I also messed up somehow while making the gathered hip panels. They ended up very poofy, so I was forced to take some fabric out of them for a better fit, giving me two extra seams at the sides. Pretty sloppy overall, but I think it’s a pretty decent first attempt! I have some baby blue stretch corduroy that I’d like to use for my second (and hopefully much better executed) attempt at this fabulously designed skirt. And, yes, I won’t be using velcro the second time ’round.
I’ve been tagged by oona to carry on this little book “meme.” Now, the stickler in me questions whether this is technically a meme, but since it’s to do with books, I’m game! Here are the directions:
1. Pick up the nearest book.
2. Open to page 123.
3. Find the fifth sentence.
4. Post the next three sentences.
5. Tag five people, and acknowledge who tagged you.
The book nearest me is The Transcendence of the Ego by Jean Paul Satre, which doesn’t even have 123 pages… So, I must go with the book second nearest me which is The Concord Quartet by Samuel Schreiner Jr. — a work of non-fiction about four figures from the American intellectual renaissance of the 1830s: Ralph Waldo Emerson, Henry David Thoreau, Bronson Alcott and Nathaniel Hawthorne. I’d read it a while ago, but pulled it from my shelf recently because I wanted to write a song in commemoration of these literary/philosophical figures of yesteryear. Yes, I’m fully aware of how geeky this sounds. Anyhow, here are the sentences from page 123:
Although it was not to Emerson’s taste, Hawthorne’s writing revealed him to be a keen observer, but his personal convictions about the events and characters that he rendered so vividly into fiction remained a mystery, as they did in social conversation. The man was almost pathologically shy. With their interest in children and their own brood to amuse, the Emersons staged outdoor entertainment for children of the neighborhood in good weather.
Sorry it wasn’t something jucier.
Alright, I tag Jed, Jill, Liesl, Cici and Davina.
So with the weather warming up, I figure that a girl can’t have too many dresses–especially of the sleeveless variety. So I made this summer number using Built By Wendy #3835, but omitted the raglan sleeves to create this halter neckline. I seriously can’t move on from my Builty By Wendy patterns. They’re just are so versatile and easy to sew! The fabric with cool swirly print is a Marie Kelzer design which I was lucky enough to get in both purple and green–one of my favorite color combos.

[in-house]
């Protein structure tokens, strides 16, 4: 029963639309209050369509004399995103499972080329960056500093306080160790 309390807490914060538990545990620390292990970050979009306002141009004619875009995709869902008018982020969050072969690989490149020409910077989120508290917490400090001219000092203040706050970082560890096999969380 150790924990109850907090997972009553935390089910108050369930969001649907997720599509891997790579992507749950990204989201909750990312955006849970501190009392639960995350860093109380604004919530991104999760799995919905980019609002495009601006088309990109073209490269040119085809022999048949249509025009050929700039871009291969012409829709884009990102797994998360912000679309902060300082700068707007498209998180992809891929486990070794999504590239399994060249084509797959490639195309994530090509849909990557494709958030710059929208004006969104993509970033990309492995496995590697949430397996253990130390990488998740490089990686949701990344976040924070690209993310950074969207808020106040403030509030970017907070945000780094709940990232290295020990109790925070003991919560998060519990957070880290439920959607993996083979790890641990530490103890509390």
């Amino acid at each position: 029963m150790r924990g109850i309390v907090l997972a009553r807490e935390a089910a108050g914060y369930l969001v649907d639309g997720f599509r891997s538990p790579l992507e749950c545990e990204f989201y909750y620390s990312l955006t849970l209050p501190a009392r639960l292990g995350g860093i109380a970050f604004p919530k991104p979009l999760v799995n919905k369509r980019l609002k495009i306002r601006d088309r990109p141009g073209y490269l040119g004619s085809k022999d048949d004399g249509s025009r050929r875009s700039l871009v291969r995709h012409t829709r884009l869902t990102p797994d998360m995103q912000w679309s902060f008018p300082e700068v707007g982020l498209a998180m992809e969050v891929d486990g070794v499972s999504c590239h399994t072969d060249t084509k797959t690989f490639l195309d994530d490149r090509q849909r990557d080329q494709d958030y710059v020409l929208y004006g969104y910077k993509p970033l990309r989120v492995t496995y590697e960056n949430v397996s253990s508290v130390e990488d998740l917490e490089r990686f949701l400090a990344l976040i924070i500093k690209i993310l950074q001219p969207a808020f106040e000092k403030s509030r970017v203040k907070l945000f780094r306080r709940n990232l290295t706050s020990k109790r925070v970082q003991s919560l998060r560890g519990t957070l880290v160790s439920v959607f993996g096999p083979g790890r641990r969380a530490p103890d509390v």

The belt wasn’t part of the original design, but I’ve been seeing these terrific obi belts on Burdastyle like this one and thought that I needed to make a few of them for myself.
This weekend, I was also reacquainted with this blast from the past:
My friend Jed asked me if I’d had ever had an “It’s It” before, and I said “oh yeah, when I was a little kid and I remember loving them…do they still make them???” Well, thank you, Jed, for jogging my memory about these unbelievably yummy nostalgic treats. If you’ve never had one before, let me explain. An It’s-It is a scoop of all natural vanilla ice-cream sandwiched between two perfectly spiced oatmeal cookies, coated in rich dark chocolate, and then each and every one is kissed by the snack gods who sprinkle them with a mixture of fairy dust and crack.
Yes, folks, they’re that good. Pick some up today.
…hence, I bought some ribbed sweater knit fabric and sewed it together! Much faster. This fun little cardi was made using the ultra simple Burdastyle.com Sarah pattern — altered a bit. The sleeves on the original are rather wide and require pleats. I decided that I wanted cuffs instead in a contrasting fabric, so I narrowed the sleeves toward the wrists for a batwing effect. Yeah, it was a bit tricky sewing with sweater knit fabric, but after some online research I found out that I needed to use a narrow zig zag when joining fabric. Some of my seams are a bit jagged and weird, but I steam blocked afterward which helped a bit. A close inspection shows that it’s far from perfect, but I still wear it proudly! I’ve still got quite a bit of this fabric left over with which I plan to make a simple boatneck sweater.
Halfway through, I thought that this project was going to be a disaster. I can’t explain why, really, it just looked…wrong. It seemed too short and too wide — or, bubbly, I should say. Think Halloween pumpkin costume and you’ll know what I mean. But in the end, it all came together and looks pretty darned good, if I do say so myself! I’ll be making more of these for the hot months ahead!
I used Simplicity pattern 3882 and my material is a fun floral jersey knit I got at Fashionfabricsclub.com.